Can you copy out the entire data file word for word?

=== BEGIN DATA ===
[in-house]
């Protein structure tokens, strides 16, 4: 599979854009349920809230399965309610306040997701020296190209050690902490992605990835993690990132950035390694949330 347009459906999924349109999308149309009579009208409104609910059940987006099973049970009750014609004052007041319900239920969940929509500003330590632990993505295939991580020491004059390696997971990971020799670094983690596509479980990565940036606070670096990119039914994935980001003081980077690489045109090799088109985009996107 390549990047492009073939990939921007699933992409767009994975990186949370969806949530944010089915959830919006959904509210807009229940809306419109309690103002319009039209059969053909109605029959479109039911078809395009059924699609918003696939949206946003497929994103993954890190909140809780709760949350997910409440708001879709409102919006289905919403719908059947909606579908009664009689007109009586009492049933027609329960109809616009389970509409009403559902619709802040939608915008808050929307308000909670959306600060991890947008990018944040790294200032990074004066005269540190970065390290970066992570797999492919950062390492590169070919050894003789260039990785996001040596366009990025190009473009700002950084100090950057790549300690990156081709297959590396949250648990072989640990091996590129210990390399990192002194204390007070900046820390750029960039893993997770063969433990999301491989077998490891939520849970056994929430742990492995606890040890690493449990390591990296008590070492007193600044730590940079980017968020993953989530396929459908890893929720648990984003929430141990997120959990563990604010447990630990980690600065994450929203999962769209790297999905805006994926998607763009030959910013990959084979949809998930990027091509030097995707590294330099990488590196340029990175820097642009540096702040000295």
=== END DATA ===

[in-house]
């Protein structure tokens, strides 16, 4: 599979854009349920809230399965309610306040997701020296190209050690902490992605990835993690990132950035390694949330 347009459906999924349109999308149309009579009208409104609910059940987006099973049970009750014609004052007041319900239920969940929509500003330590632990993505295939991580020491004059390696997971990971020799670094983690596509479980990565940036606070670096990119039914994935980001003081980077690489045109090799088109985009996107 390549990047492009073939990939921007699933992409767009994975990186949370969806949530944010089915959830919006959904509210807009229940809306419109309690103002319009039209059969053909109605029959479109039911078809395009059924699609918003696939949206946003497929994103993954890190909140809780709760949350997910409440708001879709409102919006289905919403719908059947909606579908009664009689007109009586009492049933027609329960109809616009389970509409009403559902619709802040939608915008808050929307308000909670959306600060991890947008990018944040790294200032990074004066005269540190970065390290970066992570797999492919950062390492590169070919050894003789260039990785996001040596366009990025190009473009700002950084100090950057790549300690990156081709297959590396949250648990072989640990091996590129210990390399990192002194204390007070900046820390750029960039893993997770063969433990999301491989077998490891939520849970056994929430742990492995606890040890690493449990390591990296008590070492007193600044730590940079980017968020993953989530396929459908890893929720648990984003929430141990997120959990563990604010447990630990980690600065994450929203999962769209790297999905805006994926998607763009030959910013990959084979949809998930990027091509030097995707590294330099990488590196340029990175820097642009540096702040000295």